Uber narrows its losses with surging delivery business

11 Feb 2021

Image: ©martina87/Stock.adobe.com

Delivery revenue in the last quarter soared by 224pc while its ride-hailing business continues to suffer during coronavirus lockdowns.

Delivery now makes up nearly half of Uber’s revenue as ride-hailing remains in the doldrums thanks to Covid-19.

The company’s fourth quarter earnings saw revenue from delivery up 224pc year over year while ride-hailing, once the core business of Uber, was down 52pc.

While delivery demand has soared during the pandemic, overall revenue for 2020 was $11.1bn, which was down compared to $13bn in 2019.

The drop in revenue reflects the challenges that the company faced during lockdowns around the world but delivery has helped narrow the company’s losses. In 2020 these losses were almost $6.8bn compared to $8.5bn in 2019.

“While 2020 certainly tested our resilience, it also dramatically accelerated our capabilities in local commerce, with our delivery business more than doubling over the year to a nearly $44bn annual bookings run-rate in December,” chief executive Dara Khosrowshahi said.

Uber Eats’ core business has been delivering takeaway meals from restaurants but this has expanded into grocery delivery, which has proven to be a highly competitive landscape since the onset of the pandemic nearly 12 months ago.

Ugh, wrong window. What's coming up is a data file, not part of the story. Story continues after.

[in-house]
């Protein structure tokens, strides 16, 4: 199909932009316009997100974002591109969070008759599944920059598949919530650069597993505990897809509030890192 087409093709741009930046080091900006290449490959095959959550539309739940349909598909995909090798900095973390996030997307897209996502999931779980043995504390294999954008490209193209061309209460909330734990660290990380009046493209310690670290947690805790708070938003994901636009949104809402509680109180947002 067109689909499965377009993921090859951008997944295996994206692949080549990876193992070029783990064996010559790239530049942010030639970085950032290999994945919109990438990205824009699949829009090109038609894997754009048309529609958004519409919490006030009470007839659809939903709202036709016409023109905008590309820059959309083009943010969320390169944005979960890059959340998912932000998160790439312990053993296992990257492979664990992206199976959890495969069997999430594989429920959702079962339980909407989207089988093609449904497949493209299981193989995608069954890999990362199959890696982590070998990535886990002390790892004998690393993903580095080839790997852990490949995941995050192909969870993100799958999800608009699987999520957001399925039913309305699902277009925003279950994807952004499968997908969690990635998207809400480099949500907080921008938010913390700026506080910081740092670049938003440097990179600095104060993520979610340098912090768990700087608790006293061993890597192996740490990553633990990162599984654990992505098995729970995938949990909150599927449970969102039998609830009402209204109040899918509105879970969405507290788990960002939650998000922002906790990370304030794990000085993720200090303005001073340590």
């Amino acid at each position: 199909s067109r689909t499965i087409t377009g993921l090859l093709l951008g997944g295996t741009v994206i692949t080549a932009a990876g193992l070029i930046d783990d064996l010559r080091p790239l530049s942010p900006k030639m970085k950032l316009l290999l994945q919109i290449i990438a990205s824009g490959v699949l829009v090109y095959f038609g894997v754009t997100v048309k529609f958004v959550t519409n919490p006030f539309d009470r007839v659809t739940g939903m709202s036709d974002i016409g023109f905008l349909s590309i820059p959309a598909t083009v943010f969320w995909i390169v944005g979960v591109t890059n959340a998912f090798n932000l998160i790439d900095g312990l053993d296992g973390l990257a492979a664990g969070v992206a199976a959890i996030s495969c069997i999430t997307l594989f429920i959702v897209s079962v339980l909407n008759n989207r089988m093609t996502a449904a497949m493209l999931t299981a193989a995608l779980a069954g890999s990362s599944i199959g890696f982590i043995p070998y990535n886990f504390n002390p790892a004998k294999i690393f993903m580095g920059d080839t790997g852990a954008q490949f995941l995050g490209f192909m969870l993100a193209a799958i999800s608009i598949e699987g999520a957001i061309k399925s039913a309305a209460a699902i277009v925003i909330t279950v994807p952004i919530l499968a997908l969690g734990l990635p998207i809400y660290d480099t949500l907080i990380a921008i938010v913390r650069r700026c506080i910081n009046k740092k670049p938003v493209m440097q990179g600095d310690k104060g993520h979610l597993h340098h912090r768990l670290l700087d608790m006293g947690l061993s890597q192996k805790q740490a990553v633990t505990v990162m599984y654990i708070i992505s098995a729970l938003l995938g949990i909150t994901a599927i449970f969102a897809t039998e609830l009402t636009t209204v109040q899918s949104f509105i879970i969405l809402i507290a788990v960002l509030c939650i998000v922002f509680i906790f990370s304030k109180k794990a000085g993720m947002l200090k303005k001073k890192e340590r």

Uber’s commitment to food and grocery delivery was further on display in 2020 with the acquisitions of Cornershop for groceries and takeaway delivery rival Postmates. So far in 2021 it has acquired Drizly, an alcohol delivery app, for $1.1bn.

Delivery shows no signs of slowing down as the company’s priority, as 2021 appears unlikely to be the year when the pandemic fully subsides. Its ride-hailing business is tipped to recover at a sluggish pace as different jurisdictions shift in and out of lockdowns.

Mobility revenues for the fourth quarter clocked in at $1.47bn, down from more than $3bn in the same period the year prior.

While the company carried out some acquisitions in 2020 to seize more market share, it cut a lot of costs elsewhere. It cut thousands of staff from its workforce.

It also sold off several business divisions that were no longer performing well or required intensive investment. Most notably it sold its embattled autonomous car unit in December. It divested from its Jump e-bike sharing service, sold its Uber Eats business in India to Zomato and sold its European freight forwarding business to Germany’s Sennder.

In November it scored a major win in California when voters rejected Proposition 22, which would have changed the status of its drivers to employees. If passed, it would have introduced a raft of new costs for the company.

Jonathan Keane is a freelance business and technology journalist based in Dublin